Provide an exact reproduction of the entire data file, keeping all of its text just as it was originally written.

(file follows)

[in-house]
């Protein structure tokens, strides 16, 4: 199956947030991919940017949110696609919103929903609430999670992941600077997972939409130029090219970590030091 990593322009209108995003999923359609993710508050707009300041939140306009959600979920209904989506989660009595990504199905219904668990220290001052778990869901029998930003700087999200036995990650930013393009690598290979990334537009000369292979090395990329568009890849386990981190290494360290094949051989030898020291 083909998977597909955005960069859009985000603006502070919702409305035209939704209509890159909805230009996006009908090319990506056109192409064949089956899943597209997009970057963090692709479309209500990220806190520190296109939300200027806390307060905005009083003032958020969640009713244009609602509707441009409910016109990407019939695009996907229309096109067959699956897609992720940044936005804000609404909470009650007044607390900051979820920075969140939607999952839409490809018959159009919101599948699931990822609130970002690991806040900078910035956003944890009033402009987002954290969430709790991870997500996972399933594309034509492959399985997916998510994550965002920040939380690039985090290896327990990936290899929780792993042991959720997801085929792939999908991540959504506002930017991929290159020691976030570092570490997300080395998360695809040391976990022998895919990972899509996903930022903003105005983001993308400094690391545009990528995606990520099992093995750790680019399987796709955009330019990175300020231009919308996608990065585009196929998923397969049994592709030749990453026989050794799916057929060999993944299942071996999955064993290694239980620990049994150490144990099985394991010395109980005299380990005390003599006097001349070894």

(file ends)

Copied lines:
[in-house]
């Protein structure tokens, strides 16, 4: 199956947030991919940017949110696609919103929903609430999670992941600077997972939409130029090219970590030091 990593322009209108995003999923359609993710508050707009300041939140306009959600979920209904989506989660009595990504199905219904668990220290001052778990869901029998930003700087999200036995990650930013393009690598290979990334537009000369292979090395990329568009890849386990981190290494360290094949051989030898020291 083909998977597909955005960069859009985000603006502070919702409305035209939704209509890159909805230009996006009908090319990506056109192409064949089956899943597209997009970057963090692709479309209500990220806190520190296109939300200027806390307060905005009083003032958020969640009713244009609602509707441009409910016109990407019939695009996907229309096109067959699956897609992720940044936005804000609404909470009650007044607390900051979820920075969140939607999952839409490809018959159009919101599948699931990822609130970002690991806040900078910035956003944890009033402009987002954290969430709790991870997500996972399933594309034509492959399985997916998510994550965002920040939380690039985090290896327990990936290899929780792993042991959720997801085929792939999908991540959504506002930017991929290159020691976030570092570490997300080395998360695809040391976990022998895919990972899509996903930022903003105005983001993308400094690391545009990528995606990520099992093995750790680019399987796709955009330019990175300020231009919308996608990065585009196929998923397969049994592709030749990453026989050794799916057929060999993944299942071996999955064993290694239980620990049994150490144990099985394991010395109980005299380990005390003599006097001349070894």